At the 2015 Dutch Design Week
Every October, for 9 days, Dutch Design Week completely takes over Eindhoven, a city shaped by its industrial heritage. Buildings all over town are transformed: From derelict glass-blowing factories where Philips once manufactured lightbulbs, to gritty industrial estates on the outskirts, to shops and museums of all stripes, nearly everything becomes a backdrop for showcasing new design. At the center of it all is the revered Design Academy Eindhoven show, which is not only an important event for press, designers, and industry scouts, but also for locals, who seem to have an ingrained love of design. This year we visited that exhibition and dozens more in order to scout out our favorite projects from an event that consistently introduces top emerging talents into the European design scene. Here’s our guide to the names and projects to know from DDW 2015.
Baars Bloemhoff is a Dutch distributor for materials like color-core MDF, decorative laminates, and wood veneers. They asked 5 Dutch Designers to choose materials from their range to work with, and the resulting furniture proved to be a massive hit. Lex Pott chose to apply Abet Laminati (colored laminates) and Homapal (metallic laminates) to simple geometric forms. Each face and edge of the panel is clad with a different color, so that as you move around the piece you experience a different palette. (Photos, above and at top: Raw Color)
Michiel Martens used Homopal metal laminates, but instead of sticking them to a panel for sturdiness (which is how they are ordinarily used), he cut, scored, and folded the material, which is only 1mm thick, to produce a range of robust tables and cupboards. (Photo: Raw Color)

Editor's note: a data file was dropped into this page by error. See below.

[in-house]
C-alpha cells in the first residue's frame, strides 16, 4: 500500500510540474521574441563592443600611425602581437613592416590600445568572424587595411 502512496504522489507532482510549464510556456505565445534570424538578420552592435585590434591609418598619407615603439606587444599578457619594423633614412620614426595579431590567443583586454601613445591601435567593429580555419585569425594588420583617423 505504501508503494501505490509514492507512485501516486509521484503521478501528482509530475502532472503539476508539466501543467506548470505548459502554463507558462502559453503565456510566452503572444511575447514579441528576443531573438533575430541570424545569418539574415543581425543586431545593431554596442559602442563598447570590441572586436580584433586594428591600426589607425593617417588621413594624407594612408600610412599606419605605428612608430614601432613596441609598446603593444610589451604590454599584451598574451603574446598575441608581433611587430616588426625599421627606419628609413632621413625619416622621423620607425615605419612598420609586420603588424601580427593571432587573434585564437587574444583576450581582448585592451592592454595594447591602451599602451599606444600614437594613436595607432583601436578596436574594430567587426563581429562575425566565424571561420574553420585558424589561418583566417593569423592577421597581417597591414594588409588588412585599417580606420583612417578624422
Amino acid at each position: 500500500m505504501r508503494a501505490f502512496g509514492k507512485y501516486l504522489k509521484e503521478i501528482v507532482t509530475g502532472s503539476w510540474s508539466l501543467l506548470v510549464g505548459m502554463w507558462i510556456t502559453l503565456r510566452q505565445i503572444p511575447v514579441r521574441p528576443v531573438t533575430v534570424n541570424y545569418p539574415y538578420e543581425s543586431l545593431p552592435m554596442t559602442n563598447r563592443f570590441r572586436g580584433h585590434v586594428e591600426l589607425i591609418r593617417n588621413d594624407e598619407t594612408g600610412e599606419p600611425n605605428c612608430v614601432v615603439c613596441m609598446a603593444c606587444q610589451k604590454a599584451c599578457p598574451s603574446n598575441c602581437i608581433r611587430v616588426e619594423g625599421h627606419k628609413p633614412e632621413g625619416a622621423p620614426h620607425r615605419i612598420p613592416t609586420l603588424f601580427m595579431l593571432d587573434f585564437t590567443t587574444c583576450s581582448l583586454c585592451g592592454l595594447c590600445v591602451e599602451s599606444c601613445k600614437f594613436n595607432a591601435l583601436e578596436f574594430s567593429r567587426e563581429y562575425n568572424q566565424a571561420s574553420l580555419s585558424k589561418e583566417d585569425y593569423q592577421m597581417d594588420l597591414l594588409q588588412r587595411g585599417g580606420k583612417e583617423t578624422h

Also focusing on creating lightweight yet strong structures was Studio Mieke Meijer. Using oak veneer by Decospan, the firm created a wardrobe, supported by an exoskeleton inspired by the construction of airplane wings in the early 1900s. (Photo: Raw Color)
De Intuïtiefabriek took an everyday low-cost material and transformed it into a refined set of stools. Color-core MDF is routed, cut and shaped into these architectural forms, and the surface color is subtly intensified in graphic sections using glossy varnish. (Photo: Raw Color)
OS & OOS chose Alpi wood veneers to work with. Each table-top is reversible and can be rotated to adapt to different functions. These tables have been snapped up by Danish furniture brand Please Wait to be Seated.
OS & OOS also worked on a separate project called Bottle-up, which attempts to find uses for old glass bottles on the island of Zanzibar. The bottles are brought to the island by tourists but the cost of shipping them away to be recycled is unaffordable. The team of designers worked with local people to develop products including an LED light diffuser, pots and this terrazzo-like surface material.
Coupé-Collé (French for cut and paste) is a collaboration between designers Cécile Charroy and Céline Ansel and French stoneware makers Manufacture de Digoin, who have been making ceramics since 1875. The pair were given free reign to raid the brand’s archive of plaster molds, creating these new hybrid objects by splicing different molds together.
The brief to designers for the Dutch Invertuals show this year was No Static. In response, ceramicist Kirstie van Noort designed a series of objects that play with balance and stability. Each form has a curved base and a collection of weights on the top which can be moved to shift the balance of the piece. We hope to be able to share more photos from the show with you later this week. (Photo: Sioban Imms)
At the Design Academy Eindhoven show, which this year focused on material value and the increasingly blurred line between technology and our social needs, Anaick Lejart applied the French craft of boutis (or stuffed quilting) to industrial high-frequency welding to produce these substantial and tactile ridged rugs. (Photo: Lisa Klappe for Design Academy Eindhoven)
Using a potter’s wheel, Eduard Auffray slowly rotates a cylindrical mold containing liquids such as plaster and clear resin, which cure into shallow bowl shapes. The speed of the wheel and position of the mold affect the resulting forms, which could be used as trays, bowls, or plates. (Photo: Lisa Klappe for Design Academy Eindhoven)
Playing with light and material, tonal gradients and translucency, Jeroen van de Gruijter has produced a poetic series of textiles and glass objects for the home, which constantly shift and change with the ambient light. (Photo: Femke Reijerman for Design Academy Eindhoven)